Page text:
Instead Chapter One limps into San Pedro Valley Arizona Territory 1859 with a family surveying land by a creek getting gruesomely murdered by Apache warriors who are none too pleased at finding white outsiders on their land only for more white people to come settle down in a town guarded by armed citizens. At nightfall, during a town dance, the Apache warriors return; the grisly, vicious massacre — edited frankly, composed bluntly against rumbling flames and deafening screams to where it feels like breathing — happens in the background. Some of the townsfolk survive; some decide to hunt down their attackers in a bid for revenge; others, like Lizzie (Georgia MacPhail) and her mother Frances (Sienna Miller), leave with the Union Army led by Lt. Trent Gephardt (Sam Worthington) for the relative safety of a fort.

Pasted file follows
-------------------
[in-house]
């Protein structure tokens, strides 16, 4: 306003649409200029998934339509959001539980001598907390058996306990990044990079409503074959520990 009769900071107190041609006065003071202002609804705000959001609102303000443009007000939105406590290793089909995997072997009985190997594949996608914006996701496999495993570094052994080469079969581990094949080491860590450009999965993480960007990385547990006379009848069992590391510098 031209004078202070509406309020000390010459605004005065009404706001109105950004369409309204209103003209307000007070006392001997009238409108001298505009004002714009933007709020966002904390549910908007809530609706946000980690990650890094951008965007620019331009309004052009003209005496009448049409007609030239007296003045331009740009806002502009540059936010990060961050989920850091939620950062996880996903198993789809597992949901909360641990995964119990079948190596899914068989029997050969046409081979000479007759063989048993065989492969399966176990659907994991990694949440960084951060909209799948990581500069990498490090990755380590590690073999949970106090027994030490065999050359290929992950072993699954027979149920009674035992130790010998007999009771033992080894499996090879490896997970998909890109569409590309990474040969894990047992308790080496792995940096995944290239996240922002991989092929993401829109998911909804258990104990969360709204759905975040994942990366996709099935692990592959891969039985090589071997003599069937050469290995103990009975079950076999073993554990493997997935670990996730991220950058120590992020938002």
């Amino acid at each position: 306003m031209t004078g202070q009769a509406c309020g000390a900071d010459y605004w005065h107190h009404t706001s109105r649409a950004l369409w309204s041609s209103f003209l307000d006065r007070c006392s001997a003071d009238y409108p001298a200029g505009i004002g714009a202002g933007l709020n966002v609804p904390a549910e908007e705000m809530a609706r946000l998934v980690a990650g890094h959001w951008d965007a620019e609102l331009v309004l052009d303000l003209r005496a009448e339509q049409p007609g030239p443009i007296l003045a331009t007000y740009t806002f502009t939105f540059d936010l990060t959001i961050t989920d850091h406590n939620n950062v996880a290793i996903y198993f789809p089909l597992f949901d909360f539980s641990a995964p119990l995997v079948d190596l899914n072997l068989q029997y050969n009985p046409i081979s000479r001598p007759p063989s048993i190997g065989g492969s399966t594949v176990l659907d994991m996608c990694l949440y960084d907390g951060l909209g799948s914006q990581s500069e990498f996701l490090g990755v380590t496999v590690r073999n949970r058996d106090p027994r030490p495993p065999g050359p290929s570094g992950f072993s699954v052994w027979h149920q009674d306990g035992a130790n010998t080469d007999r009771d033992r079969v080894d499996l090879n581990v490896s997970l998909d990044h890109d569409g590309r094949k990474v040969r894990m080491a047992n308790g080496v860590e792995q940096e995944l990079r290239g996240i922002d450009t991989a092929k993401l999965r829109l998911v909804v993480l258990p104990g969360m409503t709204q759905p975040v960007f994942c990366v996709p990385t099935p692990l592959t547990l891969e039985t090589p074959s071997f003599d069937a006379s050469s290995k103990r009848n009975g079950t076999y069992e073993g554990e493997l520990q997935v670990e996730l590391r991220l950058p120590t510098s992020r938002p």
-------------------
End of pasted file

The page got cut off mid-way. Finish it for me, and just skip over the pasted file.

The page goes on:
The first hour of the show seems to drag on for eternity and doesn’t do much to make you care about these people. They’re nameless folks with no obvious connections to each other, which only become vaguely clear by the end. Then we’re whisked away to the Wyoming Territory and introduced to some new characters. Costner plays Hayes Ellison, a horse trader among many things. He befriends local sex worker Marigold (a creaky Abbey Lee), who is hunted by a band of gunmen because of a secret she’s hiding. The series gains a slight pulse when Costner enters the picture — that low, gruff voice is unmistakable — but even then he feels like an afterthought. As if Costner, the filmmaker and writer (he co-wrote with Jon Baird), knows how tall of a task he has in front of him introducing all these main players at once. So his presence winds up being one of many elements that would have benefited from being briefer.

The final arc, introduced in what feels like hour 17, is where it finally starts cooking: It involves a wagon train making its way through Montana territory with an unlikely cast of characters. Luke Wilson, as the head of this traveling group, is also the strongest actor here; he’s more than a shadow of a Western archetype, imbuing Matthew Van Weyden with some much-needed groundedness.